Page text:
I only thought about how this moment impacted me for the first time 3 years ago.
I hadn't thought about my first period or processed how it had affected me until about 3 years ago at a training with Uma Dinsmore-Tuli. We were learning how yoga could support women's health and, more specifically, menstrual health. One of the exercises we were invited to do was to share with the group what the day of our first period was like.
I took myself back in my mind and experiences like the reel of an old film. When I found the memory, I tried to remember it more clearly and bring it into focus because all I could see was a fog. This fog acted like a cloud covering that day, that moment, that memory from so long ago. When digging for this memory, I had the odd sensation of feeling cold.
I learned many things that training day; one of them being how if you experience this memory as either hot or cold, defines whether you had a negative or positive experience. For me, when I reflect on my first period, I feel cold.
My first period was a negative experience.
My body was changing rapidly and the conversations around it were not particularly safe and supportive. I was about 13 years old and during that time my mother had taken me to the doctor. She felt that my breasts were quite big for my height and age, and was worried that I would not continue to grow taller. As you can imagine, being part of these conversations where my body was being talked about in this way was not a fun experience.
My first period story
All of this was happening around when my first period arrived. I went to the bathroom at my parents’ country house. I sat down and there it was, red, bright, and very present. It was official, my first period had arrived.
I was left alone processing these changes and wondering… What about the more personal questions?
I called for my mother who came and explained to me what this body change meant; I would now be having my period. She gave me a few practical pieces of information, gave me a menstrual pad, and that was it. I was left alone processing these changes and wondering… What about the more personal questions?
Looking back at this 13-year-old girl, I see that she felt quite alone in this experience and uncomfortable in her own skin. I see in her the wish of a proper explanation regarding what this change actually is, how it impacts or doesn’t impact her as a person and which are the positive aspects of having a menstrual cycle.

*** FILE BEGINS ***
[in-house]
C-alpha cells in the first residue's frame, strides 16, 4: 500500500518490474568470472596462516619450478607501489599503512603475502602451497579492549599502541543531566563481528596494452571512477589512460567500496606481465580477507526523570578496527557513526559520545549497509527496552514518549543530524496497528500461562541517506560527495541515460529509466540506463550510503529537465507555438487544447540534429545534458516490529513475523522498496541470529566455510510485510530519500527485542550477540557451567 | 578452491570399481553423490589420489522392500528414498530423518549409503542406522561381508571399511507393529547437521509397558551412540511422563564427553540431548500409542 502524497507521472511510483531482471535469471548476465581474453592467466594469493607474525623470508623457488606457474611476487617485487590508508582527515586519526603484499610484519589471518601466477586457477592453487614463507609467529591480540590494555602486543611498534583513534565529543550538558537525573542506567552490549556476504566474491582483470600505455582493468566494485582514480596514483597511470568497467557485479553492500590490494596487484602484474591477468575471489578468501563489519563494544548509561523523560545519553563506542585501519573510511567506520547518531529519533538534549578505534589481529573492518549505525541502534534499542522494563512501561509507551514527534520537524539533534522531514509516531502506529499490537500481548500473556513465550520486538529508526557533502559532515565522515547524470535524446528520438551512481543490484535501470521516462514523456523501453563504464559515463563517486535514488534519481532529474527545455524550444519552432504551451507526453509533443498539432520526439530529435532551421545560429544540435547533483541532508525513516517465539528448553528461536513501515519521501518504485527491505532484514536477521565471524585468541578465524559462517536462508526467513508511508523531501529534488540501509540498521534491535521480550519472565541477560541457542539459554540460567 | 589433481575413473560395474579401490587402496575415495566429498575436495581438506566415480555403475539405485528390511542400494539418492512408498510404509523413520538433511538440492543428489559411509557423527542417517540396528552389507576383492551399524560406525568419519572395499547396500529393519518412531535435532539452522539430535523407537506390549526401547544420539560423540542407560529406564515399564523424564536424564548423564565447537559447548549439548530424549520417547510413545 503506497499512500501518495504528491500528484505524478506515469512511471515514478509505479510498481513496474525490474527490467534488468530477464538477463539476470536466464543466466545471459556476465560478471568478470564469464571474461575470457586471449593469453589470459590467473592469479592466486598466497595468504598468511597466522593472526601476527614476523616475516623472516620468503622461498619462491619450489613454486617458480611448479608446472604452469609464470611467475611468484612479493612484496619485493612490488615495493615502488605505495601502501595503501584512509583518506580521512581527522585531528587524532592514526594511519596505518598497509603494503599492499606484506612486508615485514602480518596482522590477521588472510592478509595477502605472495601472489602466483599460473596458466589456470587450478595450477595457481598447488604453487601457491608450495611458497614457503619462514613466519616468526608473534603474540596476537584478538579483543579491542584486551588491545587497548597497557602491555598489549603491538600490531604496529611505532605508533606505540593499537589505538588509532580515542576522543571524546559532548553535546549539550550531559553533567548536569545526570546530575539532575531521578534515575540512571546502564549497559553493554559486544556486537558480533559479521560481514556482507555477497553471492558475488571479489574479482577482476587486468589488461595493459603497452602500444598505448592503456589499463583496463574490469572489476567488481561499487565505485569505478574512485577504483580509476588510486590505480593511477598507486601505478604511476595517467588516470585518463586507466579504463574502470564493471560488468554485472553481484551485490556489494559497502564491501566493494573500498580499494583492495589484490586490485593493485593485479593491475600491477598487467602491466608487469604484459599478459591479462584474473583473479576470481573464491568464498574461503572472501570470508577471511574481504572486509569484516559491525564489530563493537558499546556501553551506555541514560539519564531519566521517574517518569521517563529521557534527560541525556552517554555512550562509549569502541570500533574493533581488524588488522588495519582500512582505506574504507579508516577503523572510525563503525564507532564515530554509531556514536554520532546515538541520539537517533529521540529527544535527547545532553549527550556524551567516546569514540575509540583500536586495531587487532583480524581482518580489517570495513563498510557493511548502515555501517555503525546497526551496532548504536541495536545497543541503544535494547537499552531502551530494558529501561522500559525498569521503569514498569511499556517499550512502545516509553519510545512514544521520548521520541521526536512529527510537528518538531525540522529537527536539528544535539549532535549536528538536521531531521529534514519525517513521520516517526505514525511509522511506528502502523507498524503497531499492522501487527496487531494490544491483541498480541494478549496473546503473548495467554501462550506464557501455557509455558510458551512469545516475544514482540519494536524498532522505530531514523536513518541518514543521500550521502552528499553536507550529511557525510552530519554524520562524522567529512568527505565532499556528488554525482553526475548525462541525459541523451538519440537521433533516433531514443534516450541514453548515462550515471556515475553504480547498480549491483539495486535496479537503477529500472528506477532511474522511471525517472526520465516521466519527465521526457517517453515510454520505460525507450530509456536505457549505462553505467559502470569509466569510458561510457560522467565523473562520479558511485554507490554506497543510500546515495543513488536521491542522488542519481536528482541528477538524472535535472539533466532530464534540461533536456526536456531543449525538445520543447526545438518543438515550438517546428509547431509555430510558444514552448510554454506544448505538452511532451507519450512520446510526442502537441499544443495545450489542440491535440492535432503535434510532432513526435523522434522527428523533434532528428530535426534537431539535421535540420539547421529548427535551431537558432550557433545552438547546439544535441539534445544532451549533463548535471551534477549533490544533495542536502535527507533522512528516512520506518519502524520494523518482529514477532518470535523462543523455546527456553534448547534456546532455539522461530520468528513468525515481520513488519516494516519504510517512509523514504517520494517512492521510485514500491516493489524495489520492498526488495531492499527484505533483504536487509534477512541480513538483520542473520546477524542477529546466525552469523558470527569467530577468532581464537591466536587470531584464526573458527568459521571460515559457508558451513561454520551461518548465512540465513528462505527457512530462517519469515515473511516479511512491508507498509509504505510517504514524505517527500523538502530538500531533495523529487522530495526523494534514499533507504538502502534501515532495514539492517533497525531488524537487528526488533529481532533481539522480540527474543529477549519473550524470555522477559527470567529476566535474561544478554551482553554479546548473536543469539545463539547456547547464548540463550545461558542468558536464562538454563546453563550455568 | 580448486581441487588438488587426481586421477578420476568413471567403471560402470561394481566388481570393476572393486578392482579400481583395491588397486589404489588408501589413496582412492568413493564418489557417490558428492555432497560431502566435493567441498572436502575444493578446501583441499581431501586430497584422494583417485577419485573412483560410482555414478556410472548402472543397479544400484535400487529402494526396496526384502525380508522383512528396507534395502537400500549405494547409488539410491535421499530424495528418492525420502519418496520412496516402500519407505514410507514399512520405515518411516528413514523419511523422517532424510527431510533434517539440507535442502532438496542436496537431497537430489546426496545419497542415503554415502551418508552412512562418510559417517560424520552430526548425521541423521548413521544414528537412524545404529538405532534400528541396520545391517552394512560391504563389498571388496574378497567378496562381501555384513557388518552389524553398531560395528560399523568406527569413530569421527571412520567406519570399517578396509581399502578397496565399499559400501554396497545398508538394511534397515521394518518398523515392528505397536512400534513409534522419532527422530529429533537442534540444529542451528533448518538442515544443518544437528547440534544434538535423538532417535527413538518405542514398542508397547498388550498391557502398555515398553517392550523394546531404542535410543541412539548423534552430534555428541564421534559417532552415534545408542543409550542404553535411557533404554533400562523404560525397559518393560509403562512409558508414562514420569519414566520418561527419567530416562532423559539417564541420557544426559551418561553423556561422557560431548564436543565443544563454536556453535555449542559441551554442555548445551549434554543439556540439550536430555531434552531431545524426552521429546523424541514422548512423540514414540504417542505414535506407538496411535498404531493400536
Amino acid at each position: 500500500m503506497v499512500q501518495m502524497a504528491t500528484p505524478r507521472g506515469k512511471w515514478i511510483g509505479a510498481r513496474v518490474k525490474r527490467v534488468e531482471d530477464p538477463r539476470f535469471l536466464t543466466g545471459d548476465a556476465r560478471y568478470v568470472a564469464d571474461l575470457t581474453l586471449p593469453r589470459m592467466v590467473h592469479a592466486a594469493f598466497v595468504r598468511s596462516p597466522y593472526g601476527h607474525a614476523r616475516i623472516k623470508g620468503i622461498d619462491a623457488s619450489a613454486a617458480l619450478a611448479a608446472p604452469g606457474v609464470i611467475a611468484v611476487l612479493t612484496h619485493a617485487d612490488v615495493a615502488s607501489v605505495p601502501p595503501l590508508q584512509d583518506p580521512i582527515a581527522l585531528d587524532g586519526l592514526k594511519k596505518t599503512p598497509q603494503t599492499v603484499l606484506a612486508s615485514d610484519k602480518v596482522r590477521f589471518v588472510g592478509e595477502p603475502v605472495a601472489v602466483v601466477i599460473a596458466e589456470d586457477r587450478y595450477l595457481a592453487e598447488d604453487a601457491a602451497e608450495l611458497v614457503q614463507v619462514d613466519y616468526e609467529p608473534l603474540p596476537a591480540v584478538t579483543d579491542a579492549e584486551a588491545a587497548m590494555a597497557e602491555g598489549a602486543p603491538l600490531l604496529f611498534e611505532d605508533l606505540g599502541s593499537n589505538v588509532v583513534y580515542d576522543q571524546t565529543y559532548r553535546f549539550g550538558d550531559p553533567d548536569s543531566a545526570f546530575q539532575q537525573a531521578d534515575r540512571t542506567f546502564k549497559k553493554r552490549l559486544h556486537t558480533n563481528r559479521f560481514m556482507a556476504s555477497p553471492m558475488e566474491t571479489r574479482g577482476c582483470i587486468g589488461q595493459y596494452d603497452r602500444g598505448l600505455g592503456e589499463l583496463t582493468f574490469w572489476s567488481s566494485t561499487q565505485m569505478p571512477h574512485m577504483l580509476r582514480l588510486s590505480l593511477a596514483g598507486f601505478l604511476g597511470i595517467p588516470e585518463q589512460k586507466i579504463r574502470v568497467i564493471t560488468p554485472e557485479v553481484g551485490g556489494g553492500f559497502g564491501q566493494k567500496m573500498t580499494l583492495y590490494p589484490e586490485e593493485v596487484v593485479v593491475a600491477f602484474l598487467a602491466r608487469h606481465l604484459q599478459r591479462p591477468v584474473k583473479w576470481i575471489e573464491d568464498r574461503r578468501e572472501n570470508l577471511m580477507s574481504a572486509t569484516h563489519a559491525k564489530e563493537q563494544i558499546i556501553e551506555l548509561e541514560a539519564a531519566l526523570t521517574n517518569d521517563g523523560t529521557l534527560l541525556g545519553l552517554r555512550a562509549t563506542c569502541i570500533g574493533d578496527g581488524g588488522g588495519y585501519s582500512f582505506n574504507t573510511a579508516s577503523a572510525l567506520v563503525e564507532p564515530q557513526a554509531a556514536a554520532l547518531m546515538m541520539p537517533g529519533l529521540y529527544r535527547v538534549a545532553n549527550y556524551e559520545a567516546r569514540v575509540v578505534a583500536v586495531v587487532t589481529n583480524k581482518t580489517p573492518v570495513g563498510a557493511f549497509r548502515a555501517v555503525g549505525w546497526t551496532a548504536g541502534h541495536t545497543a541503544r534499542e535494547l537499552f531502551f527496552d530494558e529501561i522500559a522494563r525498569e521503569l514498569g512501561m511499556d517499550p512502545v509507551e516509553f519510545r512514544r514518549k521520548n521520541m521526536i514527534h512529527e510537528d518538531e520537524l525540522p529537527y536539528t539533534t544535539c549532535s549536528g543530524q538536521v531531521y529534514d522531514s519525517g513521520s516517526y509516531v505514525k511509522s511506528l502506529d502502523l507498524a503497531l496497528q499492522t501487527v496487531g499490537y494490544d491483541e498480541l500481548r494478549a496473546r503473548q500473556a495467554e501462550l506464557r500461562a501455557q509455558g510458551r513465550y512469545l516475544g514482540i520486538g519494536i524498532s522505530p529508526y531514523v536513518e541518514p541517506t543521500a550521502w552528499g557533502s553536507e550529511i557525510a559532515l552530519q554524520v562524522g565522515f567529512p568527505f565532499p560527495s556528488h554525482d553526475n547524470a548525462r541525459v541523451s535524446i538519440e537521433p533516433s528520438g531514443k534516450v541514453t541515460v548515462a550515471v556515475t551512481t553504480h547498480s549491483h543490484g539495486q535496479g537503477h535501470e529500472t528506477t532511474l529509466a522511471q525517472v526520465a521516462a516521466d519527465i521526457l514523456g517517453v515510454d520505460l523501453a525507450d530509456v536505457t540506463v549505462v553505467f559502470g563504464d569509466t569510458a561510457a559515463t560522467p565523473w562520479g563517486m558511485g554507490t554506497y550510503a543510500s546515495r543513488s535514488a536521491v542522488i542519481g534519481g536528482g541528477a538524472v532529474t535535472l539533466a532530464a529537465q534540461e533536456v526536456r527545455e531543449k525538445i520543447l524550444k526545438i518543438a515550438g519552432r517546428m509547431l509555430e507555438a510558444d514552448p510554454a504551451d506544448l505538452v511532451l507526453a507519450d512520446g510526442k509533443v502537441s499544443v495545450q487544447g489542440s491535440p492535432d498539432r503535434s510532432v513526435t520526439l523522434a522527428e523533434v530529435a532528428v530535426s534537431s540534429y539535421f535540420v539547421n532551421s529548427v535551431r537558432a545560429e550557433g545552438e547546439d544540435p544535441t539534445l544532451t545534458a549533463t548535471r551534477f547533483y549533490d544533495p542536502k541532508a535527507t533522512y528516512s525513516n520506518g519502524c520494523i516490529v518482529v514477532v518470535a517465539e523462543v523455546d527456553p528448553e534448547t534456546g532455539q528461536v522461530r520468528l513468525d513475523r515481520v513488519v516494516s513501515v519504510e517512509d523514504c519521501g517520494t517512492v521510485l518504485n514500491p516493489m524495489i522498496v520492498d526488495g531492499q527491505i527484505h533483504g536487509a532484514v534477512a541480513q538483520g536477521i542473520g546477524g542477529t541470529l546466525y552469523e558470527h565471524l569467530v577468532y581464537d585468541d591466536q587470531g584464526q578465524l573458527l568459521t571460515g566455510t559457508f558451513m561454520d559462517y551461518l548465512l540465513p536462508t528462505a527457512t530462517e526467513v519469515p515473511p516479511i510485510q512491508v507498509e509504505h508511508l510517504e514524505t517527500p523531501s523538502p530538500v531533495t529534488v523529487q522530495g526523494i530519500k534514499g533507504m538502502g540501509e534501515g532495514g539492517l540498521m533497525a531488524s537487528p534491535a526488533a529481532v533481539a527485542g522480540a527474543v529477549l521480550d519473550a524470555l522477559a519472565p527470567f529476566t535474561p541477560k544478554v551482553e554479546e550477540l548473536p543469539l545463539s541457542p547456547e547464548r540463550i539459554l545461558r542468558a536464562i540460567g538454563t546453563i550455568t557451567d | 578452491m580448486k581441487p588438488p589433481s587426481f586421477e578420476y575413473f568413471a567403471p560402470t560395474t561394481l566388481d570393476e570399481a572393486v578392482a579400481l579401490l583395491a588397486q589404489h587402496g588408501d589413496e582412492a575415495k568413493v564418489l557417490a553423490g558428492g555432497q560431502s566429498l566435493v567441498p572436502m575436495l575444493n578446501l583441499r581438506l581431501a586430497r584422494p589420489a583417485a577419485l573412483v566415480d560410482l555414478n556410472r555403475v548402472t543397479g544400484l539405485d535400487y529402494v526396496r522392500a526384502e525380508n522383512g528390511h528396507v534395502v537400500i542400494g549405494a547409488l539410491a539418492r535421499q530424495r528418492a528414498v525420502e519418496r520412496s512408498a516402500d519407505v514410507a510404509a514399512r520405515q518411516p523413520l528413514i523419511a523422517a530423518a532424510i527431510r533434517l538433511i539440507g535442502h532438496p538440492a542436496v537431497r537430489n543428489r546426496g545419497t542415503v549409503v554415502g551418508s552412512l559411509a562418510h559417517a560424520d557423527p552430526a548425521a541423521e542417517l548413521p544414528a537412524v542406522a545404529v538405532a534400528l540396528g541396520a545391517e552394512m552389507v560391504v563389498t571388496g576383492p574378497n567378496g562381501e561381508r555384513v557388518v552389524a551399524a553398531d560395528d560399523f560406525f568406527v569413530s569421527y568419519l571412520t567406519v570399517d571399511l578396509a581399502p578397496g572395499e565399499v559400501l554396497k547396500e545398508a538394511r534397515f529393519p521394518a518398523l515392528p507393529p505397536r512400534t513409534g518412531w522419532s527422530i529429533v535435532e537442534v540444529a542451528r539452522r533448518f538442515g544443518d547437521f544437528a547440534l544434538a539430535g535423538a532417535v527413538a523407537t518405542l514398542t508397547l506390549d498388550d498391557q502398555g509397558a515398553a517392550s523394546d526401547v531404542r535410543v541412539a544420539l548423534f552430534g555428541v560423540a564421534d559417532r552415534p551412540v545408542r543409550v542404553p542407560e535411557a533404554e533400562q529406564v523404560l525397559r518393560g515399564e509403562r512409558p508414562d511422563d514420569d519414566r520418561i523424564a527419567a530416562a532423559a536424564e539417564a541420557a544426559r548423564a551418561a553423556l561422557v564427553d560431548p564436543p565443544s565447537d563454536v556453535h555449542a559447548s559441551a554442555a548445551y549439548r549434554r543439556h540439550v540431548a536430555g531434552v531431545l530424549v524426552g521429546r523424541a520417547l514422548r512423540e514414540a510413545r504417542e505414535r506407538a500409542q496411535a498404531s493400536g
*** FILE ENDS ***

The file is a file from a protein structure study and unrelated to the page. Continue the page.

I had never heard anything good about what it meant to have a period. I think deep inside of me I didn’t want to have it, I didn’t want to be part of that club.
If I were to go back to that time, I would love to tell that little girl the wisdom of the menstruating body. How throughout her life when she is lost her cycle will help her get back to who she really is. Like for example, every time I've been lost in life or something in my relationship didn't work in my pre-menstrual phase I've been able to see clearly - thanks to my cycle.
I cannot tell my 13 year self this, but I would like to say it to you, reader: your period is a gift. Even though society and media can lead you to feel otherwise, your period is a gift of your body. Its 4 cycles are a representation of your body, helping you to live in a sustainable way that is in touch with who you really are.
I didn’t have a good first period experience and this affected my relationship with my period for a long time. However, after years of work in the menstrual space, I’m happy to be part of the club who gets a period. I hope that this story helps you to want to be part of that club too.
About our writer
Marina Ollero is the founder of ‘In A Woman’s Body’ a platform that wants to completely transform the experience women have when seeking information about menstrual, sexual, and reproductive health, and how it is delivered. Check it out here and support her crowdfunding campaign to make this platform possible.
Popular reads on YPC
Talking about periods with male friends and co-workers doesn’t have to feel like unleashing landmines.Read more
From the Yukon to Greece, taboos around menstruation have been around for ages and still…Read more
From the explosion of period art, to serving as an activist platform in the menstrual…Read more